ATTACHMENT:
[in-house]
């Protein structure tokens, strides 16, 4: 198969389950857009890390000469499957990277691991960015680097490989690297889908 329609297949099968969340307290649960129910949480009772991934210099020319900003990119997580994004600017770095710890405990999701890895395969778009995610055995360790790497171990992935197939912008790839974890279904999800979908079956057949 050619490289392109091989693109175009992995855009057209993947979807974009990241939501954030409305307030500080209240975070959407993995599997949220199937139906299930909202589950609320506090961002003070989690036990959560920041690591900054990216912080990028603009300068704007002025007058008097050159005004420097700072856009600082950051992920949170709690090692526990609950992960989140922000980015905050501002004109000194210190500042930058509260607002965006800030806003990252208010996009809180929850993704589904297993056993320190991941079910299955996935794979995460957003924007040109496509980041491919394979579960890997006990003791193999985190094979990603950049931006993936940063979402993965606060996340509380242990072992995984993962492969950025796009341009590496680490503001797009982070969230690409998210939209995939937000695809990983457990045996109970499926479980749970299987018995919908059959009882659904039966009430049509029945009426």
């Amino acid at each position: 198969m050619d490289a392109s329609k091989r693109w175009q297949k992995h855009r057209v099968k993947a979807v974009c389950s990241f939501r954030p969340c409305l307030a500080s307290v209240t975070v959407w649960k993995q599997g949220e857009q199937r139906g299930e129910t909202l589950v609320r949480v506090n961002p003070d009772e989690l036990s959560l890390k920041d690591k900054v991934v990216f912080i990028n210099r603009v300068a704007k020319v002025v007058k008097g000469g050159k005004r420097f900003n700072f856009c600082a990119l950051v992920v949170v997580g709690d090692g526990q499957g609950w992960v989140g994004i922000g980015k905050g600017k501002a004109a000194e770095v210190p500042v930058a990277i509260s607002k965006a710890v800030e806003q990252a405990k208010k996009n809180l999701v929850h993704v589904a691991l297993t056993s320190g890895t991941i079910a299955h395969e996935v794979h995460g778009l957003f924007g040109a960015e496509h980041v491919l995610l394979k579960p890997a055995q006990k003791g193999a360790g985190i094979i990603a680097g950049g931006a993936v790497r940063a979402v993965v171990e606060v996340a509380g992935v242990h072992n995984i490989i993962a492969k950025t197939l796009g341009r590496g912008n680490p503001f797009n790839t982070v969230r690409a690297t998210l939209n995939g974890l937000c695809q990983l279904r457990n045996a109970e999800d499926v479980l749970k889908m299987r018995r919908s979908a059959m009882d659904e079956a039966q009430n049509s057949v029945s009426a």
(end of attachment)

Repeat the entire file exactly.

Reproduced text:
[in-house]
């Protein structure tokens, strides 16, 4: 198969389950857009890390000469499957990277691991960015680097490989690297889908 329609297949099968969340307290649960129910949480009772991934210099020319900003990119997580994004600017770095710890405990999701890895395969778009995610055995360790790497171990992935197939912008790839974890279904999800979908079956057949 050619490289392109091989693109175009992995855009057209993947979807974009990241939501954030409305307030500080209240975070959407993995599997949220199937139906299930909202589950609320506090961002003070989690036990959560920041690591900054990216912080990028603009300068704007002025007058008097050159005004420097700072856009600082950051992920949170709690090692526990609950992960989140922000980015905050501002004109000194210190500042930058509260607002965006800030806003990252208010996009809180929850993704589904297993056993320190991941079910299955996935794979995460957003924007040109496509980041491919394979579960890997006990003791193999985190094979990603950049931006993936940063979402993965606060996340509380242990072992995984993962492969950025796009341009590496680490503001797009982070969230690409998210939209995939937000695809990983457990045996109970499926479980749970299987018995919908059959009882659904039966009430049509029945009426």
């Amino acid at each position: 198969m050619d490289a392109s329609k091989r693109w175009q297949k992995h855009r057209v099968k993947a979807v974009c389950s990241f939501r954030p969340c409305l307030a500080s307290v209240t975070v959407w649960k993995q599997g949220e857009q199937r139906g299930e129910t909202l589950v609320r949480v506090n961002p003070d009772e989690l036990s959560l890390k920041d690591k900054v991934v990216f912080i990028n210099r603009v300068a704007k020319v002025v007058k008097g000469g050159k005004r420097f900003n700072f856009c600082a990119l950051v992920v949170v997580g709690d090692g526990q499957g609950w992960v989140g994004i922000g980015k905050g600017k501002a004109a000194e770095v210190p500042v930058a990277i509260s607002k965006a710890v800030e806003q990252a405990k208010k996009n809180l999701v929850h993704v589904a691991l297993t056993s320190g890895t991941i079910a299955h395969e996935v794979h995460g778009l957003f924007g040109a960015e496509h980041v491919l995610l394979k579960p890997a055995q006990k003791g193999a360790g985190i094979i990603a680097g950049g931006a993936v790497r940063a979402v993965v171990e606060v996340a509380g992935v242990h072992n995984i490989i993962a492969k950025t197939l796009g341009r590496g912008n680490p503001f797009n790839t982070v969230r690409a690297t998210l939209n995939g974890l937000c695809q990983l279904r457990n045996a109970e999800d499926v479980l749970k889908m299987r018995r919908s979908a059959m009882d659904e079956a039966q009430n049509s057949v029945s009426a």